Rotary mower blade

Abstract

A rotary lawn mower blade has a plurality of shredders with cutting edges affixed to the blade. The shredders provide additional cutting edges for fine shredding of vegetation. These shredders may be bolted, welded or cut out of the blade. A ridge is provided for aiding the grass clippings to drop to the ground.

Claims

What is claimed is: 1. A rotary blade for a power lawn mower having a leading edge and a trailing edge proximate each end comprising, a plurality of shredders, each said shredder having a plate formed integrally with the blade and extending angularly upwardly and generally longitudinally of the blade, and a cutting edge on each said plate facing the leading edge of the blade, said cutting edge extending upwardly of the blade and rearwardly toward the trailing edge of the blade, and said shredders being arranged in a plurality of rows extending generally longitudinally of the blade. 2. A rotary blade according to claim 1, wherein said cutting edges of said shredders in one of said rows are positioned longitudinally intermediate the cutting edges of said shredders in other of said rows. 3. A rotary blade according to claim 1, wherein one of said rows of said shredders is positioned along the trailing edge of the blade. 4. A rotary blade according to claim 3, wherein said one of said rows of said shredders is positioned in an air deflector formed integrally with the blade and extending upwardly to the trailing edge of the blade at an angle of approximately 30 to 40 degrees. 5. A rotary blade for a power lawn mower according to claim 3, wherein said shredders have said plates inclined inwardly and upwardly of the blade. 6. A rotary blade for a power lawn mower according to claim 5, wherein said plates are inclined upwardly at an angle of approximately 30 degrees with respect to the plane of said air deflector. 7. A rotary blade for a power lawn mower according to claim 1 further comprising, an outboard cutter positioned at the end of the blade and extending outwardly and upwardly relative to the plane of the blade. 8. A rotary blade for a power lawn mower having a leading edge, a trailing edge, and cutting edge over a portion of the leading edge at each end thereof comprising, combined means for shredding and deflecting air at each trailing edge of the blade including a substantially planar upwardly inclined air deflector surface proximate the trailing edge, a plurality of plates at spaced longitudinal intervals along said air deflector extending axially upwardly and longitudinally of said air deflector, and a cutting edge on said plates facing the leading edge of the blade and extending upwardly of said air deflector and rearwardly toward the trailing edge of the blade. 9. A rotary blade for a power lawn mower according to claim 8, wherein said plates are inclined upwardly at an angle of approximately 30 degrees with respect to the plane of said air deflector. 10. A rotary blade for a power lawn mower according to claim 8, wherein said plate is oriented upwardly and rearwardly at an angle of approximately 20 to 30 degrees with respect to a line perpendicular to the leading and trailing edges of the blade. 11. A blade for a power mower or brush cutter having a leading edge and a trailing edge proximate each end comprising, a plurality of shredders formed integrally with the blade and spaced at intervals longitudinally thereof, each shredder being positioned atop the blade and having the form of a solid raised pyramid, and two sides of said pyramid intersecting to form an upstanding cutting edge extending from atop the blade at the juncture of said two sides of said pyramid to the apex thereof, said cutting edge being angularly oriented from a position between the leading edge and the trailing edge of the blade in a direction toward the trailing edge and the end of the blade. 12. A blade according to claim 11, wherein said cutting edge slants upwardly from and rearwardly toward the trailing edge of the blade. 13. A blade according to claim 12, wherein said cutting edge is oriented at an angle of approximately 45 degrees with respect to the plane of the blade. 14. A blade according to claim 13, wherein said cutting edge is oriented at an angle of approximately 30 degrees with respect to a line perpendicular to the leading and trailing edges of the blade. 15. A blade according to claim 11, wherein said two sides of said pyramid meet the blade at lines of intersection positioned at angles of approximately 10 degrees with respect to said upstanding cutting edge. 16. A blade according to claim 11, wherein said apex of said pyramid is positioned above the blade. 17. A blade according to claim 11, wherein said pyramid has a third side joining said two sides and meeting the blade at a line of intersection substantially paralleling the leading and trailing edges of the blade. 18. A blade according to claim 17, wherein said third side meets the blade at substantially the trailing edge thereof and is upwardly and forwardly inclined from the trailing edge of the blade.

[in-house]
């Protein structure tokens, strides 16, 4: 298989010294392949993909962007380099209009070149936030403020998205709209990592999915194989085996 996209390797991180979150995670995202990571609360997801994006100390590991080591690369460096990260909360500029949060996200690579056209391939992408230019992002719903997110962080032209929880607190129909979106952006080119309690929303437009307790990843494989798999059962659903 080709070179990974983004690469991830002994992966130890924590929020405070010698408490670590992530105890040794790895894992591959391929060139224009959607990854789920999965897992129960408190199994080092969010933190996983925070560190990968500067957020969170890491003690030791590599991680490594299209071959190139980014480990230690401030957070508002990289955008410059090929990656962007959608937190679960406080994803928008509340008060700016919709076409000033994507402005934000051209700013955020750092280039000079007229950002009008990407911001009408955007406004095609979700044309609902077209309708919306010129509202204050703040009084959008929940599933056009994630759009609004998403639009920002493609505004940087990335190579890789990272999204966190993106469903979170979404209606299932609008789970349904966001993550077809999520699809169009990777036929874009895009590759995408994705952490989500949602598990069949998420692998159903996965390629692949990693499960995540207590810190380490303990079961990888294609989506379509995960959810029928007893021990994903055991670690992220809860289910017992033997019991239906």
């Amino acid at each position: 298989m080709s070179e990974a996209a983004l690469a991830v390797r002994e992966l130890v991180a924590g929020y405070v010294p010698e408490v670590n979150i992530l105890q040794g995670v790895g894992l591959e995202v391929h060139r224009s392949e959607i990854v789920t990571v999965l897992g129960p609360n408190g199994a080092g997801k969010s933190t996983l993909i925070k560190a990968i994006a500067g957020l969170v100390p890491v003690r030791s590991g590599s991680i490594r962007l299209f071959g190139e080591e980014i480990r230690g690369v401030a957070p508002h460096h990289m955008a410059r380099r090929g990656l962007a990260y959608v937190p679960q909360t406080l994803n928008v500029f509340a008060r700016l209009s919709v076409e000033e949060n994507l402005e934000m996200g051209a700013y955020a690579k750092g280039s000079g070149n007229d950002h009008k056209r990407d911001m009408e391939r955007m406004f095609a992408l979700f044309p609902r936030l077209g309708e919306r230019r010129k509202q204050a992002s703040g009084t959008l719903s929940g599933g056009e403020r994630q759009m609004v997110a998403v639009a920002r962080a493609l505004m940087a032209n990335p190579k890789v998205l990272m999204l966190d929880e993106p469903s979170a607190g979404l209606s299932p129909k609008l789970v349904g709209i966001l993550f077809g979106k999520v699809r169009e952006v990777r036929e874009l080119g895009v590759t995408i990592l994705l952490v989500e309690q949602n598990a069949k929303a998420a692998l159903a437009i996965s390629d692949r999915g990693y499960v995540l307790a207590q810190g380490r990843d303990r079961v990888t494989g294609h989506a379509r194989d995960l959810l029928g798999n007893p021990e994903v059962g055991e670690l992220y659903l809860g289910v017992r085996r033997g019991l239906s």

This is a continuation-in-part of an application, Ser. No. 07/943,021 filed on Oct. 9, 1992, now U.S. Pat. No. 5,291,725, which is a continuation-in-part of an application, Ser. No. 07/812,829 filed on Dec. 24, 1991, now U.S. Pat. No. 5,167,109. TECHNICAL FIELD This invention relates to an improved rotary mower blade having a plurality of small cutters, hereinafter referred to as shredders, affixed thereto for shredding vegetation such as grass, leaves or brush, to fine pieces. More particularly, this invention relates to a solid rotary mower blade having affixed thereunder, thereabove or a combination thereof, a plurality of cutter blades, arranged along the length of the rotary blade, to provide additional cutting edges which accomplish fine shredding of vegetation. Power rotary lawn mowers, ordinarily used for cutting grass, have been recognized as a convenient means of collecting leaves and thin twigs. According to the U.S. Environmental Protection Agency (EPA), from 18% to 20% of landfill volume is used for the disposal of grass and leaves. It costs municipalities as much as $200 per ton to dispose of grass and leaves. The EPO further states that landfill disposal of grass and leaves will be prohibited in December 1993. Fine shredding and composting of the finely-shredded vegetation in private gardens and on municipal compost piles is therefore desirable, yielding valuable humus for soil enrichment. BACKGROUND ART Many improvements have been made on rotary lawn mower blades to facilitate mowing or shredding, such as filaments and plastic discs with serrated peripheries. Some of the improved blades are disclosed in the following patents: U.S. Pat. No. 4,706,446 discloses a rotary lawn mower having double cutting units, the upper one rotary and the lower one stationary. The two units are concentrically mounted and provided with cutting blades in the adjacent planes of the units such that the blades of the upper rotating unit act as shears against the lower stationary blades. U.S. Pat. No. 2,917,826 discloses a disc of a lawn trimmer having pocket-like attachments with sharp edges, for edging grass along a side walk or flower bed while the disc is held with its edge perpendicular to the soil. U.S. Pat. No. 5,056,605 relates to a multipurpose disc cutter having sharp saw teeth around its periphery, pointing upward and downward. U.S. Pat. No. 4,270,271 discloses a trimmer having two discs concentrically held apart from each other so as to accommodate pivotally mounted and removable blades therebetween. U.S. Pat. No. 4,295,274 relates to a floor scraper having a disc and a plurality of leaf spring strips having the shape of a Z, each mounted on the disc circumference at one end, the other end of the Z strip being equipped with a flat metal cutter having a front cutting edge facing in the direction of rotation of the disc, the rear side of the cutter being at a slight angle with respect to the plane of the disc. U.S. Pat. Nos. 4,577,382 and 3,176,455 disclose rotary disc blades or bar blades with saw teeth with different orientations and additional apertures on the disc having one lateral edge as cutting edge so as to increase the cutting rate. U.S. Pat. No. 5,063,731 relates to brush and tree cutter blades having three spring loaded teeth or slicing blades mounted on the periphery of the hinged blades such that if the teeth hit a hard surface, the teeth will retract within their cages and the blades will deflect upward or downward to avoid damage to the blades and saw teeth. It is evident that the prior art has not addressed the problem of shredding vegetation into fine pieces during the mowing of lawns so as to speed the decomposition of the cuttings in contact with soil or in a compost pile. DISCLOSURE OF THE INVENTION The rotary mower blade of this invention allows grass clippings, leaves and twigs to be finely shredded, to be greatly reduced in bulk volume, and to decompose rapidly on the ground or in a compost pile. It is the object of this invention to provide a simple and economical rotary blade with at least one row of longitudinally spaced shredders attached on the underside, upper side, or a combination of both, of the rotary blade so as to provide a multitude of additional cutting edges. A further object is to provide shredders both above and below the rotary brush blade to accomplish fine shredding of vegetation. The advantages and feature of the improved rotary blade will be apparent from reading of the detailed description of the preferred embodiments in conjunction with the drawings. BRIEF DESCRIPTION OF THE DRAWINGS FIG. 1 is a side elevation of a rotary blade with a row of shredders with cutting edges. FIG. 2 is a plan view of the arrangement of shredders on a rotary blade. FIGS. 3a, 3b, and 3c illustrate another embodiment of the shredders. FIGS. 4a and 4b illustrate a shredder for a brush cutter blade including the shredders of this invention. FIG. 5 is a plan view of shredders welded or fastened onto a rotary blade. FIG. 6 is an end view of a welded or fastened shredder. FIG. 7 is an elevation of a welded or fastened shredders. FIG. 8 is a plan view of shredders cut out from the main blade. FIG. 9 is an end view of FIG. 8. FIG. 10 is an elevation of FIG. 8. FIG. 11 is a fragmentary plan view of a rotary blade according to a further embodiment of the present invention having blade end shredders and shredders positioned on the air deflector at the trailing edge of the blade. FIG. 12 is a front elevational view of the rotary blade of FIG. 11 showing details of the shredders. FIG. 13 is an end elevational view of the rotary blade of FIG. 11 showing additional details of the shredders. FIG. 14 is a cross-sectional view of the blade of FIG. 11 taken substantially along the line 14--14 of FIG. 11 and showing details of shredders positioned medially between the leading and trailing edges of the blade. FIG. 15 is a plan view of a brush cutter blade according to a further embodiment of the present invention showing a different shredder configuration and positioning. FIG. 16 is a cross-sectional view of the blade of FIG. 15 taken substantially along the line 16--16 of FIG. 15 showing additional details of the shredders. PREFERRED EMBODIMENT FOR CARRYING OUT THE INVENTION Referring to FIG. 1, a rotary lawn mower blade generally denoted by 1, has a central bore 10, for attachment to a motor shaft. Only half of the blade is shown, the other half being a mirror image of the portion of the blade shown in this drawing. Blade 1 may be made of steel or hard plastic, such as polycarbonate, and may have a variety of shapes including that of a disc or a bar with a leading edge and trailing up-lift wing. On blade 1, there is provided a row of apertures, 3, radiating from the central bore to the periphery of the blade. Into each of these apertures 3, an upper arm 5 of a shredder 9 is inserted. The upper arm 5, which is threaded at its upper extremity is secured by a lock nut 4. The diameter of arm 5 is slightly smaller than that of the aperture 3. The shredder 9 is thus free to rotate with respect to the rotary blade, 2. In an alternative embodiment, the arm 5 is rigidly fastened to the rotary blade, 2. The shredders 9 are replaceable and generally fastened to the underside of the blade 1. Each shredder is made of a metal bar, such as carbon steel, 1/8" to 1/4" in diameter bent twice at approximately right angles to the horizontal arm 6 so as to have an upper vertical arm 5, a horizontal arm 6 connected thereto, and a lower vertical arm 7 connected to the horizontal arm 6. The arms 5, 6, and 7 form an integral part. The angle between arms 5 and 6 is preferably about 90 degrees; however, a slight deviation from a right angle is acceptable. The angle formed by the arm 7 and the interconnecting arm 6 is preferably from 90 to 135 degrees. The length of the lower arm 7 should be about 1/2 to 1". The lower arm 7 and has at least one cutting edge along its vertical axis. The lower arm 7 is preferably provided with several longitudinal cutting edges such as three sharpened cutting edges 8a, 8b and 8c as shown, by grinding the lower arm such that it has the cross section of an equilateral triangle. Since the shredder is able to rotate freely with respect to the rotary blade, the lower arm does not sustain damage when it hits a stone. Therefore, the mower may be adjusted such that the lower extremities of the shredders are relatively close to the ground to provide maximum shredding action. The shredders are preferably made of carbon steel; alternatively, they may be moulded from a hard plastic such as polycarbonate. The arrangement of the shredders on the rotary blade is preferably in a row radiating outward from the center of the rotary blade, as shown in FIG. 1 (only two shredders are shown for clarity). Alternatively, as shown in FIG. 2, the shredders may be placed in two or more rows radiating from the center of the blade, or parallel to each other, at equal distances from each other and staggered from row to row. In another embodiment, the shredder is made generally in the shape of a U as illustrated in FIGS. 3a, b, and c. Two arms 21 have longitudinal cutting edges, 22 and the interconnecting member 23 has an opening 24 through which the shredder is secured to the rotary blade by means of a bolt and lock nut (not shown). The arms 21 extend away from the interconnecting member 23 at an angle of 90 to 135 degrees as best seen in FIG. 3a which is side view of the two shredders being fastened above and below the blade. FIG. 3b is a plan view of this shredder which shows the two arms 21 having longitudinal cutting edges extending from the plane of connecting member 23 and blade 2. The extending shredder arms may be ground to have several longitudinal cutting edges as explained above. The shredder is attached to the rotary mower blade such that at least one of its cutting edges 22 points into the direction of motion as the mower blade rotates. The shredders as described may be mounted only above or only below the rotary blade. In all the above embodiments of the invention, the shredders may be restrained from rotating with respect to the rotary blade by means of square apertures on the blade and shredders and bolts having square shanks, such as carriage bolts, and lock nuts. The shredder of this invention furthermore is useful as a brush cutter. Brush cutters generally have pivotally mounted blades to avoid damage by rocks, and the blade length varies from 15" to 24" depending on the size of cutter. FIG. 4b is a plan view of the shredder of this invention for brush cutters. The shredder 40 is a five-sided trapezoidal solid steel block about 1/4" to 1/2" thick. The shredder is about 1"-2" long and 1/2" wide. The top surface 41 has a point 42 which is recessed with respect to its corresponding lower point 43 of the bottom surface (not shown). From point 42 to point 43 is an inclined cutting edge 44. The shredders are spaced along the cutting edge or leading edge 11, of the blade and on the upper side of the brush cutter blade 2, with the cutting edge 44 perpendicular to the cutting edge 11. The shredders may also be fixed on the underside of the cutter blade. Alternatively, shredders are fastened to the rotary blade in pairs, one shredder above the blade aligned with one below the blade, their mounting holes lining up and the blades being held in place by common bolts or pins having matching holes corresponding to those of the shredders. A roll pin or a split pin may be used. The number of shredders may be as high as six pairs on each half of the rotary blade. The number of cutting edges may thus be increased twelve-fold. In another embodiment, the shredders are fabricated from metal plate of about one eighth (1/8") inch thickness and bent at an angle to form an inclined plate. Referring to FIG. 5, the shredder 50, is provided with a base 51, which may be rectangular but is not limited to such configuration; and connected to the base 51 is an outwardly inclined plate having a front face 52 and a back face 56. The plate forms a 60-degree angle with respect to the surface of the blade 2, as shown in FIG. 7. A front edge 54 of the shredder 50 is ground at a bevel, as shown in FIGS. 5, 6, and 7, to form a sharp cutting edge. Edge 54 slants rearward and is at a 45 degree-angle with respect to end 22 of the blade 2. As shown in FIG. 7, a portion of the rear edge of the blade 2 is slightly curved upward. As seen in FIG. 6, the edge 54 is at 45-degree angle with respect to the lawn mower blade end, aa, or the surface of the blade or with reference to a line bb, perpendicular to the surface of the blade 2 at the base of the inclined plate. As shown in FIG. 5, an intersecting line 55 between base 51 and face 52 is set on the blade at an angle of about 110 degrees with respect to a reference line, cc, which is perpendicular to the end aa of blade 2. To show the orientation of intersecting line 55 in another way, the front edge 57 of the base 51 is at an angle of about 20 degrees from the reference line cc. The shredders are first spot welded onto the mower blade and then MIG welded all around. They may alternatively be provided with holes 59 for fastening the shredders to the blade with bolts and nuts. The shredders may be arranged in a row as shown, or they may be arranged in two rows. In yet another embodiment, the shredders 50 may be constructed from the blade itself as shown in FIGS. 8, 9, and 10. Shredders 50 are cut from blade 2 and bent upward, similar to the configurations shown in FIGS. 5, 6, and 7. As shown in FIG. 8, shredder 50 has an inclined plate with a front face 52 being contiguous with blade 2, but in a different plane. A back face 56, and front face 52 form a front cutting edge 54. Bending the shredders upward as shown leaves triangular openings 60 in the mower blade. FIG. 10 is an elevation of FIG. 8 showing face 56, which is inclined outwardly at a 60-degree angle with respect to the surface of the blade; the cutting edge 54 slants rearward and is at a 45-degree angle with respect to the end aa of the mower blade as shown in FIG. 9 or at a 45-degree angle with respect to reference line bb at the line of intersection 55. The face 52 is oriented at an angle such that the line of intersection 55 of the planes of the mower blade and that of the shredder is at a 20-degree angle with respect to a vertical line cc to the edge of the blade 2. In addition to the latter two improvements above, elongated ridges 58 on the bottom surfaces of the blades 2 are provided, parallel to and near the rear edges of the blades, to provide brushing action causing the grass blades to straighten, to part the grass blades, and to allow the grass clippings to fall to the ground between the grass blades rather than settle on top of the cut grass. The ridges 58 may be extended inwardly from the end of the blades to at least the mid-point between the ends of the blades and the center. The ridges 58 are formed by deforming the metal of the blades so as to form ridges on the lower surfaces and concave grooves on the upper surfaces thereof. Another mower blade embodiment according to the concepts of the present invention is depicted in FIGS. 11-14, inclusive, of the drawings. In this instance, the blade 101 includes a plurality of shredders, generally indicated by the numeral 150, which are located within the blade 101 and may be generally similar to the shredders 50, as shown and described in conjunction with the embodiment of the invention of FIGS. 8-10. In particular, the shredders 150 are constructed from the blade itself, as seen in FIGS. 11-14. More particularly, the shredders 150 are cut from the blade 101 itself at a location rearwardly of the conventional cutting edge 111. As seen in FIGS. 11 and 12, each shredder has an inclined plate 151 with a front face 152 contiguous with the blade 101 but lying in a different plane. A back face 156 of plate 151, together with front face 152, terminate in the direction of the leading edge 103 of blade 101 in the formation of an angled front cutting edge 154. FIG. 12 shows plate 151 inclined outwardly toward the proximate end of the blade 101 and upwardly at an angle θ of approximately 60 to 70 degrees with respect to the surface of the blade 101. It will be appreciated that the plate 151 could also be inclined inwardly and upwardly toward the center of the blade 101 and thus in either direction generally longitudinally of the blade 101. The cutting edge 154 slants upwardly and rearwardly toward the trailing edge 104 of the blade 101 and is at an angle ε of approximately 45 degrees with respect to the plane of the blade 101. The face 152 is oriented at an angle δ of approximately 20 degrees with respect to a line dd perpendicular to the edges 103, 104 of the blade 101. Bending the plates 155 upwardly to the permanent operating position leaves triangular openings 160 in the mower blade 101 adjacent to the inclined plates 151. As best seen in FIG. 14, the trailing surface of the opening 160, which is closest to the back or trailing edge 104 of the blade 101, may be provided with a shaving cutter 161 which lies in the plane of the blade 101 and may be positioned at an angle of approximately 20 degrees to a line paralleling the edges 103, 104 to provide a further cutting surface. The shaving cutter 161 may be formed by cutting the plates 151 at the specified angle or by making a perpendicular cut and subsequently grinding and finishing to form the shaving cutter 161 at an appropriate angle. In addition to the shredders 150, the blade 101 may be provided with a second row of shredders, each generally indicated by the numeral 165. The shredders 165 may be positioned in the plane of the blade 101 or formed in an air deflector 105 positioned in the trailing edge 104 of the blade 101. The air deflector 105 may be a substantially planar or slightly curved, integral strip portion of the blade 101 which extends a distance longitudinally from the end to a position substantially at or inwardly of the shredders 165. The air deflector 105 may be positioned at an upward angle π of approximately 30 to 40 degrees to the plane of the blade 101 to divert air and shredded particles upwardly. As shown in FIGS. 11-14, the shredders 165 are constructed from the blade 101. Each shredder 165 has an inclined plate 166 with a front face 167 contiguous with the air deflector 105 but lying in a different plane. A back face 168 of plate 166, together with the front face 167, terminate in the direction of leading edge 103 of blade 101 in the formation of an angled cutting edge 169. The cutting edges 154 of shredders 150 may be positioned intermediate the cutting edges 169 of shredders 165 in regard to their position longitudinally of the blade 101. Each plate 166 is inclined inwardly toward the center of the blade 101 and upwardly at an angle Δ of approximately 30 degrees with respect to the plane of the air deflector 105. It will be appreciated that the plate 166 could also be inclined outwardly and upwardly toward the proximate end of the blade 101. The cutting edge 169 slants upwardly and rearwardly toward the trailing edge 104 of the blade 101 and is at an angle Λ of approximately 30 degrees with respect to the plane of the air deflector 105. The face 167 of plate 166 is oriented at an angle λ of approximately 20 to 30 degrees with respect to a line ee perpendicular to the edges 103 and 104 of the blade 101. It will be understood that the combination of shredders 165 and shredders 150 provides the possibility of a substantially greater number and extent of cutting edges to intensify the shredding action taking place on particles severed by the conventional cutting edge 111 and shaving cutter 161 of the blade 101. In addition to the shredders 150, 165, the blade 101 of the embodiment of FIGS. 11-14 may be provided with an outboard cutter, generally indicated by the numeral 175. The outboard cutter 175 may be attached to or preferably formed from the end portions of blade 101 itself. As seen, each outboard cutter 175 has an inclined plate 176 with a front face 177 shown contiguous with the blade 101 but lying in a different plane. A back face 178 of plate 176, together with front face 177, terminate in the direction of the leading edge 103 of blade 101 in the formation of an angled front cutting edge 179. Plate 176 is inclined upwardly and outwardly of blade 101 at an angle α of approximately 45 degrees relative to the plane of the blade 101. The cutting edge 179 may also recess outwardly rearwardly from the leading edge 103 toward the trailing edge 104 of blade 101 at an angle β of approximately 20 degrees. The plate 176 may be provided at its trailing edge with an integral air scoop 180. The air scoop 180 may be angled upwardly of plate 176 at an angle μ of approximately 35 degrees to further divert air and particles upwardly in the manner of air deflector 105. The outboard cutter 175 may effect one or more cuts before grass or other material is engaged by the conventional cutting edge 111 of blade 101. It is thus to be appreciated that blade 101, with the outboard cutter 175 features shown and described herein, provides multi-level cutting when in operation on a moving mower. Referring now to FIGS. 15 and 16, there is shown an alternate form of the brush cutter blade described above in conjunction with FIGS. 4a and 4b of the drawings. As shown, the brush cutter blade 202 has a plurality of shredders, generally indicated by the numeral 240, positioned on the upper surface thereof. The shredders 240 are preferably located behind the conventional cutting edge 211 which is on the leading edge 203 of the blade 202. The shredders 240 are spaced at intervals longitudinally of blade 202 and may be proximate to the trailing edge 204, as shown. The shredders 240 which are atop the blade 202 are generally raised pyramids having upstanding triangular sides 241, 242, and 243, which meet at an apex 244. The surface of blade 202 meets sides 241, 242, and 243 at lines of intersection 245, 246, and 247, respectively, to define a triangular base. Sides 242 and 243 meet at a line of intersection which constitutes the cutting edge 248 for the shredders 240. The shredders 240 are preferably formed integral with the blade 202 by casting or forging operations. The cutting edge 248 slants upwards and rearward toward the trailing edge 204 of the blade 202 and is oriented at an angle Σ of approximately 45 degrees with respect to the plane of the blade 202. The cutting edge 248 is also preferably oriented at an angle ω of approximately 30 degrees with respect to a line ff perpendicular to the edges 203, 204 of the blade 202 through the intersection of cutting edge 248 and blade 202. The lines 245 and 246 of sides 242 and 243 extend from the point of intersection of lines 245 and 246 at angles Φ of approximately 10 degrees to either side of the cutting edge 248. The side 241 may taper upwardly and slightly forwardly of the trailing edge 204 of blade 202 through a small angle Ω of a few degrees, as best seen in FIG. 16. The blade 202 is thus provided with rigid, substantial shredders 240 for cutting and shredding relatively heavy brush. With the use of the improved rotary mower blade of this invention, it has been found that a layer of leaves three feet deep is reduced to dust, fines and shredded cuttings 3/4" in size and smaller with one mowing. Without the shredders of this invention, an ordinary rotary blade would produce cuttings 3 to 4" long. The shredding is accomplished by the additional cutting edges of the shredder of this invention while the clippings are being lifted to the discharge opening of the mower. While only a limited number of embodiments has been described and shown herein, these are to be considered exemplary only, and numerous modifications may be made within the scope of the present invention which is to be limited only by the scope of the following claims.